Lamochan is about 70 km west of Kargil, a little off NH 1A to Srinagar. For nearly 65 km, the road is exposed to Pakistani firing. There are also checkposts of the Jammu and Kashmir Police and the army whose ways the locals dislike because they know they are not trusted.

Rubaiya first got a lift on a lorry till Kargil. Then, she walked till another lorry driver, who was picking up villagers along the way and charging Rs 10 per head, dropped her at Drass. From Drass, she walked the 8 km to her village. ?It was so desolate I was scared,? she says. ?I have stayed there all my life and it used to be so full of people, people I knew, people I grew up with. Many of them are here in Trespone, homeless and living on charity.?

Rubaiya?s father owned some land and livestock. ?I lost two cows and three sheep to shrapnel,? says Karim. ?I had told Ruby to be very careful not only because of the shelling but also because she is a woman and there are so many checkposts on the way.?

As luck would have it, Rubaiya found a family she was acquainted with near Drass. They run a tea stall frequented by soldiers and truck drivers. She put up with them for two nights, slipping out by day to carry out the task she was assigned by her father.

At dawn today, she was told by the tea-stall owner?s wife that an elderly Sardar ? a lorry driver ? had dropped in. He was headed for Kargil. If Rubaiya thought it was worth the risk, she could ask for a lift.

Minutes later, she emerged from the hut looking very pregnant. At Kargil, where she was dropped two-and-a-half hours later, Rubaiya headed for the taxi stand. She asked after an acquaintance, a taxi driver whose native village is Lamochan but who has been living in Kargil for the last two years. He was not to be found.

Steeling herself, Rubaiya walked. At Baru, Kargil?s administrative hub, she was asked by the police where she was going. She said her destination was the emergency wing of the Kargil District Hospital that had been shifted from the shelling zone where it was originally situated.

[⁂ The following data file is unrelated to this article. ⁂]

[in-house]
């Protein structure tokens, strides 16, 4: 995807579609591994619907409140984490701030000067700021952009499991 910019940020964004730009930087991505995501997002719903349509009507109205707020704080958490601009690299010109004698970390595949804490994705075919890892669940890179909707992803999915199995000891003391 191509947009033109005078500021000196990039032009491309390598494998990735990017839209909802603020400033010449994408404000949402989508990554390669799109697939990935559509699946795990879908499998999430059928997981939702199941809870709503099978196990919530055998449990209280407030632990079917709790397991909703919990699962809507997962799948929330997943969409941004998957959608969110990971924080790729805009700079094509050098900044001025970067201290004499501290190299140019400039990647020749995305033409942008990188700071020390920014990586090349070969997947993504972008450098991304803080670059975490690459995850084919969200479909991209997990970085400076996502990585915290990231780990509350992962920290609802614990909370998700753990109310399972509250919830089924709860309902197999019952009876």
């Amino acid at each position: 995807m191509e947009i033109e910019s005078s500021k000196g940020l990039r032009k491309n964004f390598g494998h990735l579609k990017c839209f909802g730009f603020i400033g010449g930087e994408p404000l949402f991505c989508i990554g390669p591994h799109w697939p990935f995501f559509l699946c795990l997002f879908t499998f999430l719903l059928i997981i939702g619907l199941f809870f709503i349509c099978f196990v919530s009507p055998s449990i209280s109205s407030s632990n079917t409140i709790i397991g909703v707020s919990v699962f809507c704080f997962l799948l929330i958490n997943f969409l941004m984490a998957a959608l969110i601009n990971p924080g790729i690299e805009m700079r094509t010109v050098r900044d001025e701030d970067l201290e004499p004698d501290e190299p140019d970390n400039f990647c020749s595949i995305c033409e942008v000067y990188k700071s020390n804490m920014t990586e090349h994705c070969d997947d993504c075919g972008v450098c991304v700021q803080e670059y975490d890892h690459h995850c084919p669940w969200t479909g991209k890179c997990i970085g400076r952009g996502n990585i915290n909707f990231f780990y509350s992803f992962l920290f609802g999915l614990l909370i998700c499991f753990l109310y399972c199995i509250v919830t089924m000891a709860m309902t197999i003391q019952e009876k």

Two hours later, in Trespone, a breathless Rubaiya delivered: three kg of rice, cash and jewellery ? her family?s savings.

This report could be filed from the warfront, courtesy Iridium India Telecom    

Calcutta, June 27 
Police today raided a school in Mahestala where Sohini Pal?s private tutor is the headmaster.

They also combed all the rooms in the Pal residence and seized greetings cards, files and letters which, investigators claimed, could provide clues to the murder mystery.

Among the documents seized was a letter which suggested that Sohini had visited two modelling agencies at Gariahat and Rashbehari Avenue in the first week of June, officers said.

The tutor had accompanied Sohini on these visits, they added. Sources said the agencies had fixed two assignments for Sohini.

The CID will soon collect samples of blood and skin of the private tutor, his wife and a close relative, a chemist, for DNA tests.

The decomposed bodies of Bidyut Pal, his wife Manjulika and daughters Sohini and Triparna were found in their Oxytown house on June 14, three days after they were murdered.

At 1.30 pm today, a convoy of three police jeeps screeched to a halt in front of the private tutor?s house. Witnesses said six sleuths went inside, while a dozen entered the Pal house next door. Sources said the CID believes the private tutor is keeping the sleuths in the dark about Sohini?s affair and the fact that she had been trapped into a racket.

They suspected that the private tutor had hidden incriminating letters and photographs in his school office. But the two-hour search at the school yielded nothing.

Stepping up pressure on Sohini?s tutor, the CID today asked him four questions:

Where are the love letters he purportedly wrote to Sohini?

Why did he not inform the police about the stench from the Pal residence?

Why did he give Rs 10,000 to Sohini?

Who is involved in the racket in which Sohini was trapped?

A theory which is gaining ground is that Bidyut Pal and family were drugged, the daughters raped, and then murdered.

The CID has information that the chemist-relative visited the tutor?s house on the day the Pal family was suspected to have been killed.

The investigators are now trying to verify whether the family was given drugged prasad on the pretext of normalising the strained relationship and later hired killers were called in.

Police today confirmed that Bidyut Pal had received threatening telephone calls a few days before the murder. The CID suspects there could be two reasons for the calls.

First, Sohini could have been privy to some classified information about the underworld.

Second, one of Bidyut?s relatives had reportedly requested him for the safekeeping of gold jewelleries a week before the murder.

The relative was under pressure from unknown quarters. Police suspect the relative, too, could have been behind the incident.    

Today?s forecast:Cloudy sky with one or two spells of light rain.
Temperature: Maximum 29.8?C (2?C below normal)
Minimum 27.9?C (1?C above normal)
Relative humidity: Maximum 97% Minimum 78%
Rainfall:5.3 mm
Sunset: 6.22 pm Sunrise: 4.57 am